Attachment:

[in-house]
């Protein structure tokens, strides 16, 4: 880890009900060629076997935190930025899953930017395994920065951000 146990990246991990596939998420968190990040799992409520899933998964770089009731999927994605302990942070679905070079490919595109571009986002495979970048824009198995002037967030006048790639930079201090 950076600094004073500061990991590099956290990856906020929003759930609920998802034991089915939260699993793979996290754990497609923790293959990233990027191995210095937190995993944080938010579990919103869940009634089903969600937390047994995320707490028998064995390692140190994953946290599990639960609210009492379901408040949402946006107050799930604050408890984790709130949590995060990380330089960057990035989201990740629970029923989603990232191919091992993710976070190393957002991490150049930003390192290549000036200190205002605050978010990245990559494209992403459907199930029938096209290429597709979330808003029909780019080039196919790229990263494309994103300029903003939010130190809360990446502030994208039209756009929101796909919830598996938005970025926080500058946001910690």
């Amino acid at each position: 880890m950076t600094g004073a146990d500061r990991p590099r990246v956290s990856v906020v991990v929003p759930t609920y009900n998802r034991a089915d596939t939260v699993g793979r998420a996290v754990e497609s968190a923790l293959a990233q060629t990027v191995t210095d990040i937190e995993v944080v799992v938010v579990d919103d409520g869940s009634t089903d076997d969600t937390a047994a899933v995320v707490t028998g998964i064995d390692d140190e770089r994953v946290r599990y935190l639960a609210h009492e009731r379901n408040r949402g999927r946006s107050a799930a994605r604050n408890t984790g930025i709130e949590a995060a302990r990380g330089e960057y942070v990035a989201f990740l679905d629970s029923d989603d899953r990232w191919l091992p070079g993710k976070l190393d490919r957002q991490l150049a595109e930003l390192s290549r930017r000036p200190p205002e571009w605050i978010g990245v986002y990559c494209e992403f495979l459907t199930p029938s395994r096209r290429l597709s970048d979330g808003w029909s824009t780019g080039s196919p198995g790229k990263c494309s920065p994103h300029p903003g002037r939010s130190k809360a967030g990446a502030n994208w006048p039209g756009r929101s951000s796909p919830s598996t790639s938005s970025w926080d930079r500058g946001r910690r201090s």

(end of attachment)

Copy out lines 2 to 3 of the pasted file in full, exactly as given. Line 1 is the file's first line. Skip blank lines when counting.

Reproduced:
């Protein structure tokens, strides 16, 4: 880890009900060629076997935190930025899953930017395994920065951000 146990990246991990596939998420968190990040799992409520899933998964770089009731999927994605302990942070679905070079490919595109571009986002495979970048824009198995002037967030006048790639930079201090 950076600094004073500061990991590099956290990856906020929003759930609920998802034991089915939260699993793979996290754990497609923790293959990233990027191995210095937190995993944080938010579990919103869940009634089903969600937390047994995320707490028998064995390692140190994953946290599990639960609210009492379901408040949402946006107050799930604050408890984790709130949590995060990380330089960057990035989201990740629970029923989603990232191919091992993710976070190393957002991490150049930003390192290549000036200190205002605050978010990245990559494209992403459907199930029938096209290429597709979330808003029909780019080039196919790229990263494309994103300029903003939010130190809360990446502030994208039209756009929101796909919830598996938005970025926080500058946001910690």
């Amino acid at each position: 880890m950076t600094g004073a146990d500061r990991p590099r990246v956290s990856v906020v991990v929003p759930t609920y009900n998802r034991a089915d596939t939260v699993g793979r998420a996290v754990e497609s968190a923790l293959a990233q060629t990027v191995t210095d990040i937190e995993v944080v799992v938010v579990d919103d409520g869940s009634t089903d076997d969600t937390a047994a899933v995320v707490t028998g998964i064995d390692d140190e770089r994953v946290r599990y935190l639960a609210h009492e009731r379901n408040r949402g999927r946006s107050a799930a994605r604050n408890t984790g930025i709130e949590a995060a302990r990380g330089e960057y942070v990035a989201f990740l679905d629970s029923d989603d899953r990232w191919l091992p070079g993710k976070l190393d490919r957002q991490l150049a595109e930003l390192s290549r930017r000036p200190p205002e571009w605050i978010g990245v986002y990559c494209e992403f495979l459907t199930p029938s395994r096209r290429l597709s970048d979330g808003w029909s824009t780019g080039s196919p198995g790229k990263c494309s920065p994103h300029p903003g002037r939010s130190k809360a967030g990446a502030n994208w006048p039209g756009r929101s951000s796909p919830s598996t790639s938005s970025w926080d930079r500058g946001r910690r201090s």